Those who are familiar with that bit of the Bible will know that it doesn’t leave it at that. It goes on to describe the kind of behaviour which defines love. In the end it is the deeds we perform, the words we speak, and the things we choose to remember or forget which bring love into sharp relief.

Whatever is going on in the high street shops, I am delighted that this year’s Valentines festivities give all kinds of opportunities to express real, practical, love for others. At one end of the scale, you could make sure that any chocolates you buy for the one you love are fairly traded. At the other you could join in with a project like Treat Someone Special, where the card you buy automatically generates a card to the government, urging the Prime Minister to honour pledges on people trafficking. This could be a good time of year to sign up to Toilet Twinning too – showing some practical love. What better time of year to recognise the true value of a human being than this weekend, when ‘lurve’ is in the air?

I suppose the worst thing about Valentine’s gifts and cards is …not getting one. It can be a painfully exclusive time of year. It needn’t be, though. Some years ago I was in Chicago at this time of year, and people bought Valentines’ gifts for everyone from work colleagues to Great Aunts. This year you could tell someone, somewhere in the world that they are loved – by buying their goods, sending them a card, or even paying for clean water and sanitation for them.

One of the more unusual Valentine’s gifts I saw in a Chicago supermarket was a roll of “romantic” toilet paper – a bit like that pictured below. Not sure about that as a romantic gesture somehow – think I’ll stick to something more positive.

Head over to Rev Richard's own blog for more romantic thoughts!

(Images from suarahati-youngscholar.blogspot.com and toxel.com)

Monday, 7 February 2011

Sanitation: A Doctor’s Perspective - Guest Post by Dr Richard McCrory

A graduate fresh out of medical school anxiously sits at a trainee induction day listening to reminders of a vital skill that will effectively save lives and reduce illness throughout their entire clinical career.

That skill is…

…wait for it…

…Hand washing.

Yep, Hand washing.


Why would infection control practitioners spend hours reinforcing hand washing techniques to a band of such apparently ‘enlightened’ and ‘knowledgeable’ people?

Healthcare professionals in a modern age of technological advancement can lose an appreciation for the simple activities in our clinical practice that can produce such significant impact.

A single person infected by a bug such as the Rotavirus can have millions upon millions of its particles in each gram of poo, but it only takes between 100 and 1000 of these particles to cause disease in a neighbouring person. An unwashed hand, contaminated food, water or clothing is all it takes to spread it along.

Consider this, the bacteria which causes cholera requires several hundred million organisms to infect a healthy individual. However it an illness that generates such copious volumes of diarrhoea (up to 20 litres per day), this means that adequate distribution within a community is incredibly simple once a dysfunctional or non-existent sewage system has been overrun.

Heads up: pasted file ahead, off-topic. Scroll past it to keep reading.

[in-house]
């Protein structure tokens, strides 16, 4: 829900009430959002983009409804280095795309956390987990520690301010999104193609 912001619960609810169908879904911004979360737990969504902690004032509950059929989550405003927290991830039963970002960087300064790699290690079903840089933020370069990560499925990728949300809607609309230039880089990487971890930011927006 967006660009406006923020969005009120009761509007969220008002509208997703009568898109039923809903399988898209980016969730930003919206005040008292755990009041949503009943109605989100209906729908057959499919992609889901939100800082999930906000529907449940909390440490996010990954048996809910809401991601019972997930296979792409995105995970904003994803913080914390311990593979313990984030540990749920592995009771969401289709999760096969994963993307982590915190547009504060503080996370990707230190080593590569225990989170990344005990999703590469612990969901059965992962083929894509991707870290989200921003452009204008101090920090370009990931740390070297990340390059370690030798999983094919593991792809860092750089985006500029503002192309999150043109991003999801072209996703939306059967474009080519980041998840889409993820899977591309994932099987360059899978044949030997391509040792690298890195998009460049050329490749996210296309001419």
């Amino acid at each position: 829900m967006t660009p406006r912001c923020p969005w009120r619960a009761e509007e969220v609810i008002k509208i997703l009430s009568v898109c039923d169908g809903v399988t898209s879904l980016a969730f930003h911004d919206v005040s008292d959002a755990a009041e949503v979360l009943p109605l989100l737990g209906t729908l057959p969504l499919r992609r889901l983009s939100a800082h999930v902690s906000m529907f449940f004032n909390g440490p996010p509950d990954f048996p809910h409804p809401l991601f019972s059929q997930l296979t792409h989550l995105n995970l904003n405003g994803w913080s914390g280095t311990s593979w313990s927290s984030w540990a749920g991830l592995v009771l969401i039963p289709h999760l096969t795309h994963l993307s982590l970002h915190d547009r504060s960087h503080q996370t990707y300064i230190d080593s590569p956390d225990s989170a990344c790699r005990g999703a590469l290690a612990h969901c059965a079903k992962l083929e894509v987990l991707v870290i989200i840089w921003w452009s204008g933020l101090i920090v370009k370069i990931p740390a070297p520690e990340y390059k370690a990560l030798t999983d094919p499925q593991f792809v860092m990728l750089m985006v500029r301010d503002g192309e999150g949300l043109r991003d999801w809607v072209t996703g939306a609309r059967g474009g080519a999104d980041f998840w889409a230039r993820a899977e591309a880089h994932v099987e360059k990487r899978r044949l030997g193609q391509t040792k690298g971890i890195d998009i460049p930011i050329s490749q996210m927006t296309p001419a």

In 2007, a poll of readers of the British Medical Journal chose ‘The Sanitary Revolution’ as the most significant medical milestone in the past 140 years. Pioneering individuals in the 19th Century such as John Snow , Edwin Chadwick and Thomas Southwood Smith sought the prevention of human contact with waste as a means of minimising associated health problems. Although modern understanding of infection has advanced since this time, the practices developed during this time are as applicable now as they were then.

Yet inadequate sanitation remains a problem in the developing world.

In countries and territories where the majority of the population don't have access to the healthcare facilities we take for granted, it is vital that simple technologies such as latrines are easily accessible. This helps to reduce the transmission of opportunistic micro-organisms throughout the community.

Children being taught the importance
of handwashing in Burundi

As a charity Toilet Twinning helps facilitate the construction and maintenance of these structures in Sub-Saharan Africa.

This strategy, in conjunction with access to clean drinking water, as well as educating communities in taking collective hygiene action, have the potential to cut mortality rates connected to diarrhoeal illness. Such cuts could be as dramatic as those seen following the Industrial Revolution. It could also be a major factor in facilitating the release of communities from the bondage of poverty.

Yet for all the knowledge entrusted to medical students, they often need reminding at the start of their professional career that simple habits can benefit their patients the most.

It is essential that the general public gains a refreshed appreciation of the gift of clean running water and functional sanitation which a quarter of the world’s population still needs access to.

So my final thought is to doctor and lay-person alike:

Remember! Wash your hands… and twin your toilet!

Dr Richard McCrory MB MRCP is a graduate of Queens University Belfast. He also completed a BSc in Microbiology during his studies. Dr McCrory is currently a Core Medical Trainee in the National Health Service, instructs Advanced Life Support and is keen to pursue a career in nephrology. His interests include Geocaching, music and film. You can find him on Twitter (@iamdoctord).